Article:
There's just that time of the day I wanted to drink, it's been a long day, I deserve it. This was an unexamined automatic habit. But when I finally got to a weight that was unacceptable in my head, I started examining my thoughts and then I found coaching. So, in times past, I've tried to stop other habits, whether it's biting my nails, eating in habitual ways that aren't healthy for me, drinking. I mean, there are many habits. My phone is a bad one. So, I get on my phone every time I feel bored. So, we'll do a whole show on that one probably, just buffering with your phone for boredom. But before I found coaching, I had failed at changing so many habits in my life. From biting my nails to drinking, to eating, to not exercising enough. And it was interesting to me because coaching in and of itself, of course, it's a helpful thing, it's why I went into coaching. It's why I like helping doctors solve their own problems, whether it's at work, or at home, or building a business, or whatever it happens to be.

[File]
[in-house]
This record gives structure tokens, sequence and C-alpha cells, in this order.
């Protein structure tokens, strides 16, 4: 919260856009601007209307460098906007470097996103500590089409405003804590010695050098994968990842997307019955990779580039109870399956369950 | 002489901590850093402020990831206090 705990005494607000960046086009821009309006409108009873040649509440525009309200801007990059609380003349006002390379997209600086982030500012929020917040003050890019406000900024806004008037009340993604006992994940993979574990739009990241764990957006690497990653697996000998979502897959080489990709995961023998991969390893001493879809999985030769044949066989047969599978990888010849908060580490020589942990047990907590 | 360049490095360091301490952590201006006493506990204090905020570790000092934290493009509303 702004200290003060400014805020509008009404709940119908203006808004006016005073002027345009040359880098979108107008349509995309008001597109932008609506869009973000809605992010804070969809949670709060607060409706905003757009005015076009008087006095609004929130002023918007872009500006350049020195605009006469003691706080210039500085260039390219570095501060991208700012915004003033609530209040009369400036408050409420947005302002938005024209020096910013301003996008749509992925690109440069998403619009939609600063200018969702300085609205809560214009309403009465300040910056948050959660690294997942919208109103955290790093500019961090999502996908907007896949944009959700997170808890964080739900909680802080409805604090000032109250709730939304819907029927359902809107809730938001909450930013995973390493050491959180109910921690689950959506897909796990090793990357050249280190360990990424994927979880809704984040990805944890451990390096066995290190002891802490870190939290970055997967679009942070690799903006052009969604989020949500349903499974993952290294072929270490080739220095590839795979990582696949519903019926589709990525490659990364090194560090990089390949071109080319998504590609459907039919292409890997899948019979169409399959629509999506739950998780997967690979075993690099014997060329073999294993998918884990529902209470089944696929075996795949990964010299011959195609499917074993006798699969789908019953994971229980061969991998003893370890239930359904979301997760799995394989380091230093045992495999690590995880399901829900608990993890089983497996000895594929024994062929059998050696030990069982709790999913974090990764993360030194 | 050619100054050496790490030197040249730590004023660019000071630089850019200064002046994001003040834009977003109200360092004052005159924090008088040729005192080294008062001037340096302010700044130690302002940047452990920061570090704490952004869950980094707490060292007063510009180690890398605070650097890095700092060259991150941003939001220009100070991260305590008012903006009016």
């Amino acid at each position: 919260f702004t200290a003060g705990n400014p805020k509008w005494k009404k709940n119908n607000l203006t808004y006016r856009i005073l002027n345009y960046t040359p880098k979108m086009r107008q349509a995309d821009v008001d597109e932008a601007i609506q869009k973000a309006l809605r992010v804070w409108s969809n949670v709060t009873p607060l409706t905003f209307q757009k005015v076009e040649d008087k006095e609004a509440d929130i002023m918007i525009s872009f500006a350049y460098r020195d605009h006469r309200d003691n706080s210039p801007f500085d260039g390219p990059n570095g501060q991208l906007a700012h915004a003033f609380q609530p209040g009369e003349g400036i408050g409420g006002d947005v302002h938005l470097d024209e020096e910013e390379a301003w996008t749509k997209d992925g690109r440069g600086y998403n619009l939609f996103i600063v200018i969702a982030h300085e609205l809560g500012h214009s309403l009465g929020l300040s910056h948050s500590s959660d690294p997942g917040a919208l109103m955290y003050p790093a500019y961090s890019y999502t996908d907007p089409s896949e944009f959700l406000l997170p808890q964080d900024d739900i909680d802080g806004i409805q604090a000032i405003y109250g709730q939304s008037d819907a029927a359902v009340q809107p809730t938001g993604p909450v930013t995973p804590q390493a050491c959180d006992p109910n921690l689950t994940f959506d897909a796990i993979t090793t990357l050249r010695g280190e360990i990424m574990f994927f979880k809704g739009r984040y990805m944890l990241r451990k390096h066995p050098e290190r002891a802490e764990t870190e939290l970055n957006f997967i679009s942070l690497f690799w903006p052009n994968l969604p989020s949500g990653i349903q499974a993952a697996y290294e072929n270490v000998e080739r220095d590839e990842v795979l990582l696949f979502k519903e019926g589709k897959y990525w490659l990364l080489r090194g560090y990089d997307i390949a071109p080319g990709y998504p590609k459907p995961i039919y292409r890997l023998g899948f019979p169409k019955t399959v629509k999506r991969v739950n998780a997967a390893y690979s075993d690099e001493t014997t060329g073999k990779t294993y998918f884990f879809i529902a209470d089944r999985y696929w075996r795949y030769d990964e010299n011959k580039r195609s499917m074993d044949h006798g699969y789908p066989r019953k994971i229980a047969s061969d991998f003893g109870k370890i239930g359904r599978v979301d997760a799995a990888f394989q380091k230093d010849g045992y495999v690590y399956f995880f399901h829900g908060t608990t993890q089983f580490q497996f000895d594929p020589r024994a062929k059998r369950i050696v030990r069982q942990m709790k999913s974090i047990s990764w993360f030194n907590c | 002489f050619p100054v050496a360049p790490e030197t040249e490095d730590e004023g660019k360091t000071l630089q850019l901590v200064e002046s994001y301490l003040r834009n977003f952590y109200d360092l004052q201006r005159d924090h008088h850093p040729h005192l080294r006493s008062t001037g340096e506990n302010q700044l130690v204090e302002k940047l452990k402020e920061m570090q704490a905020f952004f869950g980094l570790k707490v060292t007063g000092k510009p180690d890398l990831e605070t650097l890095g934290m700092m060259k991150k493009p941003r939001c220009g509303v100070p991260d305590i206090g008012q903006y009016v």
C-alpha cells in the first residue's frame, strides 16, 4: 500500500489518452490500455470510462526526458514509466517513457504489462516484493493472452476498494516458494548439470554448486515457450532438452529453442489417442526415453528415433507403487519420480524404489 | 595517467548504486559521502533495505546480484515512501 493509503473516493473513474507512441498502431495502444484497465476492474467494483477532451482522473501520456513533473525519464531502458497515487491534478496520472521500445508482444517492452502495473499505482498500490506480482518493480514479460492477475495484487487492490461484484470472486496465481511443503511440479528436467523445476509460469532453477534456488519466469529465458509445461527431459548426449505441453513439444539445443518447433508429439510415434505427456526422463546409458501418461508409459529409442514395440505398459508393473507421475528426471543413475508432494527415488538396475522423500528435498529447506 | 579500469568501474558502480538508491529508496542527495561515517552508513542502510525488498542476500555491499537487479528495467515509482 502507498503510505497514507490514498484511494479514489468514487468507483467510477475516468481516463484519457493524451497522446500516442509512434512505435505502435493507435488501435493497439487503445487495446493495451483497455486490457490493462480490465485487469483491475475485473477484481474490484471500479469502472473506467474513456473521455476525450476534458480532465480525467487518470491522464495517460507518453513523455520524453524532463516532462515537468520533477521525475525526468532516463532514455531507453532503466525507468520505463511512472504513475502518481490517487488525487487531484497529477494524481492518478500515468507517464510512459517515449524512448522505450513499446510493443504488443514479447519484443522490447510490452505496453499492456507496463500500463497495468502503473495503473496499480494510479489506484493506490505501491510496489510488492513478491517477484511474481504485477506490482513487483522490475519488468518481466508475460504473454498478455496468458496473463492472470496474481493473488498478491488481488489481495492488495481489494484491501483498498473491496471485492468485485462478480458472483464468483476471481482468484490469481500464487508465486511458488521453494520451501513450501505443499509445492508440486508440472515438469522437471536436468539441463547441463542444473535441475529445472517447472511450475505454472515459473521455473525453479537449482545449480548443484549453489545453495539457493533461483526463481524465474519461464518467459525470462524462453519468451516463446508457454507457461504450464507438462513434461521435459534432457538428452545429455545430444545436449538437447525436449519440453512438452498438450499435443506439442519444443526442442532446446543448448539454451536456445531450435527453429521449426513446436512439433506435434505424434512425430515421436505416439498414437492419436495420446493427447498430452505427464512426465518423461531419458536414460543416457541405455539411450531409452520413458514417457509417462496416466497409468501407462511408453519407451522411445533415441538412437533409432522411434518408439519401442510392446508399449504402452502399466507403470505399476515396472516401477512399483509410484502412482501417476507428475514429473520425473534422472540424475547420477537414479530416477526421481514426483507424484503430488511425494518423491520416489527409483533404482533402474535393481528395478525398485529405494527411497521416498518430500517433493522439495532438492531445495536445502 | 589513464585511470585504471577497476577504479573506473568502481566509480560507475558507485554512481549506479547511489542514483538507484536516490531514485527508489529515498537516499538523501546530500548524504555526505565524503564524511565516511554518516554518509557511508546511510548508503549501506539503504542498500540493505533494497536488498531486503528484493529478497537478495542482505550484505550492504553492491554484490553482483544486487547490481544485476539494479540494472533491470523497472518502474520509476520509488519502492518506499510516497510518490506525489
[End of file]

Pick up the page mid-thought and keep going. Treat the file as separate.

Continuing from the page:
But really, it goes back to Tversky and Kahneman's system one and system two, right? What coaching does is it slows you down and says, Hey, those previously unexamined system one automatic thoughts that have been going on in your head that it produced the results that you don't want, let's take a look at them. Are these the results you want? And then when you slow down and you're like, no, it's not. I'm 20 pounds overweight, I drink two beers a day every day and I probably shouldn't be doing that. And I'd like to just drink on occasion, and I bite my nails, I'm on my phone too much, I don't pay enough attention to my kids. Whatever your thing is, when you slow down and examine system one and realize, Oh, like I'm the rat hammering a way at this button, and I'm getting these addictive substances via dopamine from my phone, or alcohol, or eating or whatever it is, I don't want the results they're producing.